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Why the war in Ukraine could derail action on climate change

The UN Secretary General António Guterres has warned that the Ukraine war can make it very difficult for the world to meet crucial climate target

Most western countries have banned Russian oil and gas imports.  (Istockphoto)

There has been a fair amount of commentary on how Russia’s invasion of Ukraine is affecting the global supply of oil and gas. In this case, specifically Russian gas exports, which makes up for a bulk of that country’s income. With all Western nations imposing heavy sanctions on Russia and banning gas imports from that country, there has been some talk of how this war is yet another reason for nations to urgently switch to renewable energy (RE). One of the key criticisms of Vladimir Putin’s authoritative regime has been the way the state controlled Russian fossil fuel energy exports ensure that his transgressions of international law have been mostly glossed over.

However, if a switch to RE is generally a very good idea, none other than the US Secretary General António Guterres has warned that the Ukraine war may well ensure that the opposite is true. Speaking recently at a sustainability conference organised by The Economist, he said that the urgent global effort to limit global heating to 1.5 degree Celsius above pre-industrial levels may be fatally undermined. “The fallout from Russia’s war in Ukraine risks upending global food and energy markets, with major implications for the global climate agenda. As major economies pursue an ‘all-of-the-above’ strategy to replace Russian fossil fuels, short-term measures might create long-term fossil fuel dependence and close the window to 1.5C,” he said.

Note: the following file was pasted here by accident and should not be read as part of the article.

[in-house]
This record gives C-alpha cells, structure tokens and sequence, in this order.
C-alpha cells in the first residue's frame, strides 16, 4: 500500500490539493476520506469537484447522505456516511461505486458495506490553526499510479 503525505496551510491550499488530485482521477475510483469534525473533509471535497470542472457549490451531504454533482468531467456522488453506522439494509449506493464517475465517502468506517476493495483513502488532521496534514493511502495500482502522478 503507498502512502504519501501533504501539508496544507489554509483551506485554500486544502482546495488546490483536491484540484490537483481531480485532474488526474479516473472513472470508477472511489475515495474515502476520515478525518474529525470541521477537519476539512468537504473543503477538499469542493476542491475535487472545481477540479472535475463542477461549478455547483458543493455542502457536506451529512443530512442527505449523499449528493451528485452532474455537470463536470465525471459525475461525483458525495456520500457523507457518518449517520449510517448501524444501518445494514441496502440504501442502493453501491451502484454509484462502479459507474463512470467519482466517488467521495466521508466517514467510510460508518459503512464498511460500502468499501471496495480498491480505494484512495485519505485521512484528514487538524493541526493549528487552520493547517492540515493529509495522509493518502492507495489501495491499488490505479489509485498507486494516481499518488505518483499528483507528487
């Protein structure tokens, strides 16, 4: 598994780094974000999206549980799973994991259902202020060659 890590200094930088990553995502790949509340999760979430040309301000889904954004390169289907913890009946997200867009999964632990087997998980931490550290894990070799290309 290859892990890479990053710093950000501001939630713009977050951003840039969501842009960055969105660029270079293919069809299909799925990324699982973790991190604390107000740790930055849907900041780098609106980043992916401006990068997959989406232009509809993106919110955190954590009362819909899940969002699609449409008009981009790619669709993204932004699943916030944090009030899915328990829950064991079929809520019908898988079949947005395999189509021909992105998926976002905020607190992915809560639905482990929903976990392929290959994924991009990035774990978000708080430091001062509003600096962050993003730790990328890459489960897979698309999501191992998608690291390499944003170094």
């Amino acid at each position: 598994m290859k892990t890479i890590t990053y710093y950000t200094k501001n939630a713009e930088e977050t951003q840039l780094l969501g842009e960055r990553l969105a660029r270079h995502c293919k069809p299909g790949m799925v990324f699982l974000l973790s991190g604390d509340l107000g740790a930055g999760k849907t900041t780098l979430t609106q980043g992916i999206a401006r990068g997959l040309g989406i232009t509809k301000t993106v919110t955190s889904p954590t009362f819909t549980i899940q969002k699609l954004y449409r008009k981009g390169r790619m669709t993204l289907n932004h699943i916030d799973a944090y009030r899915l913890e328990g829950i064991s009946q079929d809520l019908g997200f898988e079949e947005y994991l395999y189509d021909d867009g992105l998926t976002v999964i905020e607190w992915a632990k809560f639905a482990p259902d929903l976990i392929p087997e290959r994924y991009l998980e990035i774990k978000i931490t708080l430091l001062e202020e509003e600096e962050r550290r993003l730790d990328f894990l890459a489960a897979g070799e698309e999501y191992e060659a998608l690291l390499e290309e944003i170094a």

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If this were indeed to come to pass, with greater reliance on fossil fuel sources such as Saudi Arabia, or with countries resorting to greater domestic coal power generation, Guterres warned that the results could be catastrophic. This has echoes of the hopes of a green recovery from the global covid-19 lockdowns in 2020 and the subsequent economic devastation. However, in reality, that only led to countries, including India, doubling down on the use of fossil fuels to recover.

Guterres’s remarks come at an important time. On 28 February, the Intergovernmental Panel on Climate Change (IPCC) released a report that collected evidence from the latest climate science to re-iterate the dangers of global average temperatures breaching the 1.5 degree Celsius mark, and the fact that countries need to act immediately in order to stay on track. In a few days, in early April, IPCC is slated to come out with another report that will detail the available pathways by which countries can slash fossil fuel emissions. The larger aim is for carbon emissions to be nearly halved by 2030 and completely eliminated by 2050. This doesn’t leave us much time. The Ukraine war, among other things, can throw a massive spanner in the works to mitigate global emissions.

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“Countries could become so consumed by the immediate fossil fuel supply gap that they neglect or knee-cap policies to cut fossil fuel use. This is madness. Addiction to fossil fuels is mutually assured destruction,” warned Guterres. It would be stupid not to listen.

Also Read: How climate change is increasing India's cyclone risk

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